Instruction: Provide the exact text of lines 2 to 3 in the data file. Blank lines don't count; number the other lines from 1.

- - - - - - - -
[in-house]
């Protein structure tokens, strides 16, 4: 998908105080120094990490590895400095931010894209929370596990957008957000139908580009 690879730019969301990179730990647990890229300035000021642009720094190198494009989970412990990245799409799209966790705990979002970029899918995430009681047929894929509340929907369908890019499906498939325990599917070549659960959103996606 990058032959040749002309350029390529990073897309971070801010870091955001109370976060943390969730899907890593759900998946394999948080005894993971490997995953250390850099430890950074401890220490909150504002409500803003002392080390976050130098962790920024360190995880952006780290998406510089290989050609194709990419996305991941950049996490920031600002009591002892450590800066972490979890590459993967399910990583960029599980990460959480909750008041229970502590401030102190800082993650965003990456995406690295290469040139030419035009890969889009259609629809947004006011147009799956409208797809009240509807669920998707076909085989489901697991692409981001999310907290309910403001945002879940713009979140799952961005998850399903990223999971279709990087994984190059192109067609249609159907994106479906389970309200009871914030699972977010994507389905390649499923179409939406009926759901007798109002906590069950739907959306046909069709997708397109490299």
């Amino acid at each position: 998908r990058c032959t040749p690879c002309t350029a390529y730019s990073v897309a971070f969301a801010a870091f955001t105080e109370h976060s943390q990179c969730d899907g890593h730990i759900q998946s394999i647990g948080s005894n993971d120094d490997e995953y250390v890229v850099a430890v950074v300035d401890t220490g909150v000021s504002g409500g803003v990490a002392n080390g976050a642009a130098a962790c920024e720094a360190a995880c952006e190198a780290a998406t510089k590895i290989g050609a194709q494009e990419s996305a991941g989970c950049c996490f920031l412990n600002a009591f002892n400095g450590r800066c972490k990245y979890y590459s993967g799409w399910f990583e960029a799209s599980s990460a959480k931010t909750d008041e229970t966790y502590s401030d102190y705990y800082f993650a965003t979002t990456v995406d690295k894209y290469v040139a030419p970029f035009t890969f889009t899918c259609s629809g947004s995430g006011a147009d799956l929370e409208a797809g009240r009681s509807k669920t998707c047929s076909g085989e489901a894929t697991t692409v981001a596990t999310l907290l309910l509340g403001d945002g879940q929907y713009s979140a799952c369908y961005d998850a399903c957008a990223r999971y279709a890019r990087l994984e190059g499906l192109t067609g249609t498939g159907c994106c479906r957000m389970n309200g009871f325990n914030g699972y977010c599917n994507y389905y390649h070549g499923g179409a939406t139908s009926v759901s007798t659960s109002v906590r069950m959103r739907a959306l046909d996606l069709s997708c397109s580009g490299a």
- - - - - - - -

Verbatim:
């Protein structure tokens, strides 16, 4: 998908105080120094990490590895400095931010894209929370596990957008957000139908580009 690879730019969301990179730990647990890229300035000021642009720094190198494009989970412990990245799409799209966790705990979002970029899918995430009681047929894929509340929907369908890019499906498939325990599917070549659960959103996606 990058032959040749002309350029390529990073897309971070801010870091955001109370976060943390969730899907890593759900998946394999948080005894993971490997995953250390850099430890950074401890220490909150504002409500803003002392080390976050130098962790920024360190995880952006780290998406510089290989050609194709990419996305991941950049996490920031600002009591002892450590800066972490979890590459993967399910990583960029599980990460959480909750008041229970502590401030102190800082993650965003990456995406690295290469040139030419035009890969889009259609629809947004006011147009799956409208797809009240509807669920998707076909085989489901697991692409981001999310907290309910403001945002879940713009979140799952961005998850399903990223999971279709990087994984190059192109067609249609159907994106479906389970309200009871914030699972977010994507389905390649499923179409939406009926759901007798109002906590069950739907959306046909069709997708397109490299």
């Amino acid at each position: 998908r990058c032959t040749p690879c002309t350029a390529y730019s990073v897309a971070f969301a801010a870091f955001t105080e109370h976060s943390q990179c969730d899907g890593h730990i759900q998946s394999i647990g948080s005894n993971d120094d490997e995953y250390v890229v850099a430890v950074v300035d401890t220490g909150v000021s504002g409500g803003v990490a002392n080390g976050a642009a130098a962790c920024e720094a360190a995880c952006e190198a780290a998406t510089k590895i290989g050609a194709q494009e990419s996305a991941g989970c950049c996490f920031l412990n600002a009591f002892n400095g450590r800066c972490k990245y979890y590459s993967g799409w399910f990583e960029a799209s599980s990460a959480k931010t909750d008041e229970t966790y502590s401030d102190y705990y800082f993650a965003t979002t990456v995406d690295k894209y290469v040139a030419p970029f035009t890969f889009t899918c259609s629809g947004s995430g006011a147009d799956l929370e409208a797809g009240r009681s509807k669920t998707c047929s076909g085989e489901a894929t697991t692409v981001a596990t999310l907290l309910l509340g403001d945002g879940q929907y713009s979140a799952c369908y961005d998850a399903c957008a990223r999971y279709a890019r990087l994984e190059g499906l192109t067609g249609t498939g159907c994106c479906r957000m389970n309200g009871f325990n914030g699972y977010c599917n994507y389905y390649h070549g499923g179409a939406t139908s009926v759901s007798t659960s109002v906590r069950m959103r739907a959306l046909d996606l069709s997708c397109s580009g490299a």